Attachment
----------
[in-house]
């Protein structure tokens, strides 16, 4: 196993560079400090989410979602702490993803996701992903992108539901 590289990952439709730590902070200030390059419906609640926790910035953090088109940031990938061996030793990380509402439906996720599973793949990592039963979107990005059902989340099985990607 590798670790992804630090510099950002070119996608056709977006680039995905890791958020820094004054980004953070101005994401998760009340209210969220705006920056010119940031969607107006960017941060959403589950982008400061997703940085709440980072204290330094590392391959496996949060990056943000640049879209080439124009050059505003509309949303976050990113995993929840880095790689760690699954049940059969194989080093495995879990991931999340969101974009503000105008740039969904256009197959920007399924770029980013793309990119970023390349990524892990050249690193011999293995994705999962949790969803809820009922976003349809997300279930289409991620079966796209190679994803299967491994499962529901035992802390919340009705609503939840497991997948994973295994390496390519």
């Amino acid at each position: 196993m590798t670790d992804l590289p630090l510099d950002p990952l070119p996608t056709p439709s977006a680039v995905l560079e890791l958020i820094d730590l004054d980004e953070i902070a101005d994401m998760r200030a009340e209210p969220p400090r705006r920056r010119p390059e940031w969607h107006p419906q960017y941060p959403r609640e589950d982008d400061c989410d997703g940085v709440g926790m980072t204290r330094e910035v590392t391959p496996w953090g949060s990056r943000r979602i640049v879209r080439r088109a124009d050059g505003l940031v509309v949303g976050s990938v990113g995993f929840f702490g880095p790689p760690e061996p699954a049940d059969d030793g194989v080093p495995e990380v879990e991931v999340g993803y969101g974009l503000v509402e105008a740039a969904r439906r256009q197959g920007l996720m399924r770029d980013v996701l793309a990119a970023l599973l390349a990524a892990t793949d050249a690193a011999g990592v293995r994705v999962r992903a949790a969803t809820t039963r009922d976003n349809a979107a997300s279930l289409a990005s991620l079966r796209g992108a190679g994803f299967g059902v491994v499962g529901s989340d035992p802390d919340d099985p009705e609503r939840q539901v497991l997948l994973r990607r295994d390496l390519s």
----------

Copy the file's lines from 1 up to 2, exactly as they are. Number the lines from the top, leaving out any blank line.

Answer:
[in-house]
């Protein structure tokens, strides 16, 4: 196993560079400090989410979602702490993803996701992903992108539901 590289990952439709730590902070200030390059419906609640926790910035953090088109940031990938061996030793990380509402439906996720599973793949990592039963979107990005059902989340099985990607 590798670790992804630090510099950002070119996608056709977006680039995905890791958020820094004054980004953070101005994401998760009340209210969220705006920056010119940031969607107006960017941060959403589950982008400061997703940085709440980072204290330094590392391959496996949060990056943000640049879209080439124009050059505003509309949303976050990113995993929840880095790689760690699954049940059969194989080093495995879990991931999340969101974009503000105008740039969904256009197959920007399924770029980013793309990119970023390349990524892990050249690193011999293995994705999962949790969803809820009922976003349809997300279930289409991620079966796209190679994803299967491994499962529901035992802390919340009705609503939840497991997948994973295994390496390519």